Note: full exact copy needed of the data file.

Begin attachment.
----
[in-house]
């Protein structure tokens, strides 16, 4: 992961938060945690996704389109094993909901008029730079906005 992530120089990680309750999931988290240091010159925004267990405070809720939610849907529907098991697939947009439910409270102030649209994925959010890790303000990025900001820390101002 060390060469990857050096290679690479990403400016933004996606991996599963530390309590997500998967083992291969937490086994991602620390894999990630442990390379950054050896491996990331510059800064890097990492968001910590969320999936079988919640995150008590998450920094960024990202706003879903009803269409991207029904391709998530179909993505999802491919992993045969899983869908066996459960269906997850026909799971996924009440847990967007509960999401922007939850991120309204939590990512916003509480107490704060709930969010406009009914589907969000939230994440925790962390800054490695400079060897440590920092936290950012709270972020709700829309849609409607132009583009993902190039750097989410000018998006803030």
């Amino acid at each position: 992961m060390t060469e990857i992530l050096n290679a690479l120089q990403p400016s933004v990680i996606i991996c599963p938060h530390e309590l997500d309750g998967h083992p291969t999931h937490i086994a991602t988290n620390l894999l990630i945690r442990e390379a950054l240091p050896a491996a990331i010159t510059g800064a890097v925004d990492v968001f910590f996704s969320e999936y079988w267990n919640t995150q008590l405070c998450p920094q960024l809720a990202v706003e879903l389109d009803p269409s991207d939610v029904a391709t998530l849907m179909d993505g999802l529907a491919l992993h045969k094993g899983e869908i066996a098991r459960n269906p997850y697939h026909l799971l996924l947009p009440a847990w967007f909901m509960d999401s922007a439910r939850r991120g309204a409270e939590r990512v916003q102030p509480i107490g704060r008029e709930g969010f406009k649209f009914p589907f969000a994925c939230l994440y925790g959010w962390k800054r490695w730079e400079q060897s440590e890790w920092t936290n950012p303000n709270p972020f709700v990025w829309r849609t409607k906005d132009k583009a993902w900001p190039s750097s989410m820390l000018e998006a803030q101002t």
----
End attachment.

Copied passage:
[in-house]
């Protein structure tokens, strides 16, 4: 992961938060945690996704389109094993909901008029730079906005 992530120089990680309750999931988290240091010159925004267990405070809720939610849907529907098991697939947009439910409270102030649209994925959010890790303000990025900001820390101002 060390060469990857050096290679690479990403400016933004996606991996599963530390309590997500998967083992291969937490086994991602620390894999990630442990390379950054050896491996990331510059800064890097990492968001910590969320999936079988919640995150008590998450920094960024990202706003879903009803269409991207029904391709998530179909993505999802491919992993045969899983869908066996459960269906997850026909799971996924009440847990967007509960999401922007939850991120309204939590990512916003509480107490704060709930969010406009009914589907969000939230994440925790962390800054490695400079060897440590920092936290950012709270972020709700829309849609409607132009583009993902190039750097989410000018998006803030």
């Amino acid at each position: 992961m060390t060469e990857i992530l050096n290679a690479l120089q990403p400016s933004v990680i996606i991996c599963p938060h530390e309590l997500d309750g998967h083992p291969t999931h937490i086994a991602t988290n620390l894999l990630i945690r442990e390379a950054l240091p050896a491996a990331i010159t510059g800064a890097v925004d990492v968001f910590f996704s969320e999936y079988w267990n919640t995150q008590l405070c998450p920094q960024l809720a990202v706003e879903l389109d009803p269409s991207d939610v029904a391709t998530l849907m179909d993505g999802l529907a491919l992993h045969k094993g899983e869908i066996a098991r459960n269906p997850y697939h026909l799971l996924l947009p009440a847990w967007f909901m509960d999401s922007a439910r939850r991120g309204a409270e939590r990512v916003q102030p509480i107490g704060r008029e709930g969010f406009k649209f009914p589907f969000a994925c939230l994440y925790g959010w962390k800054r490695w730079e400079q060897s440590e890790w920092t936290n950012p303000n709270p972020f709700v990025w829309r849609t409607k906005d132009k583009a993902w900001p190039s750097s989410m820390l000018e998006a803030q101002t």